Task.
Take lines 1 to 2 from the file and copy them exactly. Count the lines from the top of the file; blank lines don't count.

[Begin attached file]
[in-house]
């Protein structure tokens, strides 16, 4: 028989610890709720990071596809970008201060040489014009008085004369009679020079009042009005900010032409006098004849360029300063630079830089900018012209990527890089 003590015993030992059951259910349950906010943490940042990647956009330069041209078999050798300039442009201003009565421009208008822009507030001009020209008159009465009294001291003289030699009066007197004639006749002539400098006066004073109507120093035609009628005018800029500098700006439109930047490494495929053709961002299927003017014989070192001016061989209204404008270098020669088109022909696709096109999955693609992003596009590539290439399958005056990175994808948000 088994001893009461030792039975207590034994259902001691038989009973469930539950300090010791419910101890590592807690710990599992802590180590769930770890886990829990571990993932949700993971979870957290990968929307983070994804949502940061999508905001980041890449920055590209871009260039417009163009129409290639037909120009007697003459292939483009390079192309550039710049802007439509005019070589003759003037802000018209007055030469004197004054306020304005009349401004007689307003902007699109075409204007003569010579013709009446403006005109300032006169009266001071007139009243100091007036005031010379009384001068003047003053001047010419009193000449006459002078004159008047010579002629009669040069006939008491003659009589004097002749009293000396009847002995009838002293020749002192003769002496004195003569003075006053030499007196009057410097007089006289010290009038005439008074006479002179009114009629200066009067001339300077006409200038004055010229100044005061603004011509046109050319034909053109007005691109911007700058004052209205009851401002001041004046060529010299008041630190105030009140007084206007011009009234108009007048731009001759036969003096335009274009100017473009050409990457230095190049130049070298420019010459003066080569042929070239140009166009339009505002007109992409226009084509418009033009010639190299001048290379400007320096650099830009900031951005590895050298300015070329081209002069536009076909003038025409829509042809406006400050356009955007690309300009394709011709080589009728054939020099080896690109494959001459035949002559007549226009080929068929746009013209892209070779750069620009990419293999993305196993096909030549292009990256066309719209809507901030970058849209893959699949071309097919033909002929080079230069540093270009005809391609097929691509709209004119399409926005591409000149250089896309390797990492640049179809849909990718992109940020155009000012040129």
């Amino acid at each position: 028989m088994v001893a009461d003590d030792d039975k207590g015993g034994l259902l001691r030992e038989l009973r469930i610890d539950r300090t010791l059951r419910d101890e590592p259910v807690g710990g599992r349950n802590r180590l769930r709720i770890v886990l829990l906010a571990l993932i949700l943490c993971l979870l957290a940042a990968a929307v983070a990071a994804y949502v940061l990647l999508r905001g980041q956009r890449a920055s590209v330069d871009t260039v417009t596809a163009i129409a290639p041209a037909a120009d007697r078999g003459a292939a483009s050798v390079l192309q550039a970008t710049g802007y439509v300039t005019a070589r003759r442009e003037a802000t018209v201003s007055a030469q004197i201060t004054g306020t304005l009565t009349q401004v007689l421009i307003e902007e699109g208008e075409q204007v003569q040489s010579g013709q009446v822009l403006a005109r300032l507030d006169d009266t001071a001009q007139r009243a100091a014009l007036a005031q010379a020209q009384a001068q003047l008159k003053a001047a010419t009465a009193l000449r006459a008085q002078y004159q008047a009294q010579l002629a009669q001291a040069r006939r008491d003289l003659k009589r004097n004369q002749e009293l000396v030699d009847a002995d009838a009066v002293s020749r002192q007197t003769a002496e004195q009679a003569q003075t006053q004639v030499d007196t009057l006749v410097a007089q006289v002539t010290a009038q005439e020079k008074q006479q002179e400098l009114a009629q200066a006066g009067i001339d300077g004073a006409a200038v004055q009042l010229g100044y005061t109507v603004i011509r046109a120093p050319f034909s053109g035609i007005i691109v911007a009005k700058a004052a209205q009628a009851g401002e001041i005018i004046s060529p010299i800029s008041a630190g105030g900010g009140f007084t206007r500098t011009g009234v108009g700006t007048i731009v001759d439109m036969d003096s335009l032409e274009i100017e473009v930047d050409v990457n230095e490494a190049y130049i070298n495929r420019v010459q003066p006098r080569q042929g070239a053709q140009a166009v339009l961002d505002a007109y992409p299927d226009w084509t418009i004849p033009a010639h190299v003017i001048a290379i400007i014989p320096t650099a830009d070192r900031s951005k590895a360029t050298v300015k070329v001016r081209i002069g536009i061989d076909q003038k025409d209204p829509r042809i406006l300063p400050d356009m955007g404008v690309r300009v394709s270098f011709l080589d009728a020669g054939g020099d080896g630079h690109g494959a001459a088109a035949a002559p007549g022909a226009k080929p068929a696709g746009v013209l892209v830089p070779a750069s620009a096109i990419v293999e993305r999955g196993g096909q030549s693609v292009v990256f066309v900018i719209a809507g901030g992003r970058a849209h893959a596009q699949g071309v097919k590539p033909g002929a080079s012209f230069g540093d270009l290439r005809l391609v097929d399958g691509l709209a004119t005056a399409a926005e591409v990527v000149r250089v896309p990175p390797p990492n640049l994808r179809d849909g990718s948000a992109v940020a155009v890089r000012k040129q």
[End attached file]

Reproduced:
[in-house]
């Protein structure tokens, strides 16, 4: 028989610890709720990071596809970008201060040489014009008085004369009679020079009042009005900010032409006098004849360029300063630079830089900018012209990527890089 003590015993030992059951259910349950906010943490940042990647956009330069041209078999050798300039442009201003009565421009208008822009507030001009020209008159009465009294001291003289030699009066007197004639006749002539400098006066004073109507120093035609009628005018800029500098700006439109930047490494495929053709961002299927003017014989070192001016061989209204404008270098020669088109022909696709096109999955693609992003596009590539290439399958005056990175994808948000 088994001893009461030792039975207590034994259902001691038989009973469930539950300090010791419910101890590592807690710990599992802590180590769930770890886990829990571990993932949700993971979870957290990968929307983070994804949502940061999508905001980041890449920055590209871009260039417009163009129409290639037909120009007697003459292939483009390079192309550039710049802007439509005019070589003759003037802000018209007055030469004197004054306020304005009349401004007689307003902007699109075409204007003569010579013709009446403006005109300032006169009266001071007139009243100091007036005031010379009384001068003047003053001047010419009193000449006459002078004159008047010579002629009669040069006939008491003659009589004097002749009293000396009847002995009838002293020749002192003769002496004195003569003075006053030499007196009057410097007089006289010290009038005439008074006479002179009114009629200066009067001339300077006409200038004055010229100044005061603004011509046109050319034909053109007005691109911007700058004052209205009851401002001041004046060529010299008041630190105030009140007084206007011009009234108009007048731009001759036969003096335009274009100017473009050409990457230095190049130049070298420019010459003066080569042929070239140009166009339009505002007109992409226009084509418009033009010639190299001048290379400007320096650099830009900031951005590895050298300015070329081209002069536009076909003038025409829509042809406006400050356009955007690309300009394709011709080589009728054939020099080896690109494959001459035949002559007549226009080929068929746009013209892209070779750069620009990419293999993305196993096909030549292009990256066309719209809507901030970058849209893959699949071309097919033909002929080079230069540093270009005809391609097929691509709209004119399409926005591409000149250089896309390797990492640049179809849909990718992109940020155009000012040129």